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Game Info:

Yumori Forest
Developed By: terakorp
Published By: terakorp
Released: September 14, 2018
Available On: Windows
Genre: Twin-stick; arcade
ESRB Rating: Not Rated
Number of Players: Single-player
Price: $9.99

Yumori Forest is a melee combat game where you play as a boy that goes around lighting up lanterns. As you go through the forest, all sorts of different foes will try to stop you from reaching the end of the game. It has most of the elements of a roguelite but falls short with almost nonexistent random level generation. You will be killed over and over, starting from the beginning every time, but maybe you’ll have some extra upgrades to bring with you. It’s very basic in most of its execution, but it does it all so well that it’s a game worth noting.

The core gameplay is set in a large square level filled with trees. The goal for each level is to simply activate all the lanterns, of which there are about 3-4. In between each level you get to upgrade four different stats: health, stamina, damage, and movement speed. You have a sword to attack with, and much of the combat will be done up close. Along with the usual variety of enemies you will face, there are 3 bosses in the game; each is unique in design and offers a tough challenge. All of this adds up to a simple but satisfying gameplay loop of slashing, lantern activating, and the occasional boss fight.

While combat may sound simple and easy, the game is pretty punishing towards mistakes. Each enemy needs to be approached a bit differently. The basic swordsman will dodge and roll out of the way, archers shouldn’t be approached too aggressively, and some enemies will make an explosion if you’re close to them for too long. It makes for more methodical gameplay than similar titles. You can’t just slash and slash without a bit of thought. The bosses will punish you for playing too aggressively. Their patterns are designed in a way that you don’t want to be close to them for too long at once. None of these effect the fast pace of the game, and all feels very fluid. Hitting things feels great, and everything feels balanced and fair while remaining difficult.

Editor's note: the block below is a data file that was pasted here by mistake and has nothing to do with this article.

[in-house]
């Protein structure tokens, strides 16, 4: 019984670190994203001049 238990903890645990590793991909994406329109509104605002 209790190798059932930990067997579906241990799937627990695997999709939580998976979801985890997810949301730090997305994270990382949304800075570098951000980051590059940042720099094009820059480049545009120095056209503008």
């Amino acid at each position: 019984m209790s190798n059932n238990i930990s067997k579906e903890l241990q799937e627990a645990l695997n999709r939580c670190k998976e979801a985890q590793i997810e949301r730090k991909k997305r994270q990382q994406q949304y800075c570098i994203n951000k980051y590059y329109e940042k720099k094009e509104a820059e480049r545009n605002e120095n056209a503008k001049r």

Yumori Forest
Highlights:

Strong Points: Satisfying melee combat; unique and gorgeous art style
Weak Points: Repetitive level generation
Moral Warnings: Blood, although it can be changed color; minor occult references

In between runs, you can purchase several things from the shop, including the ability to carry more potions or even a gun. These upgrades carry over between attempts and can make you quite powerful. I take issue with this because they make a difficult game much easier. On my save file I have all of the upgrades unlocked, and the game has become pretty easy compared to not having any of these. It impacts the gameplay significantly, but if you want it to be more casual, it helps your ability to survive a lot. If you want the game to remain tough as nails like I do, I recommend either using the upgrades sparsely, or just completely avoiding the shop.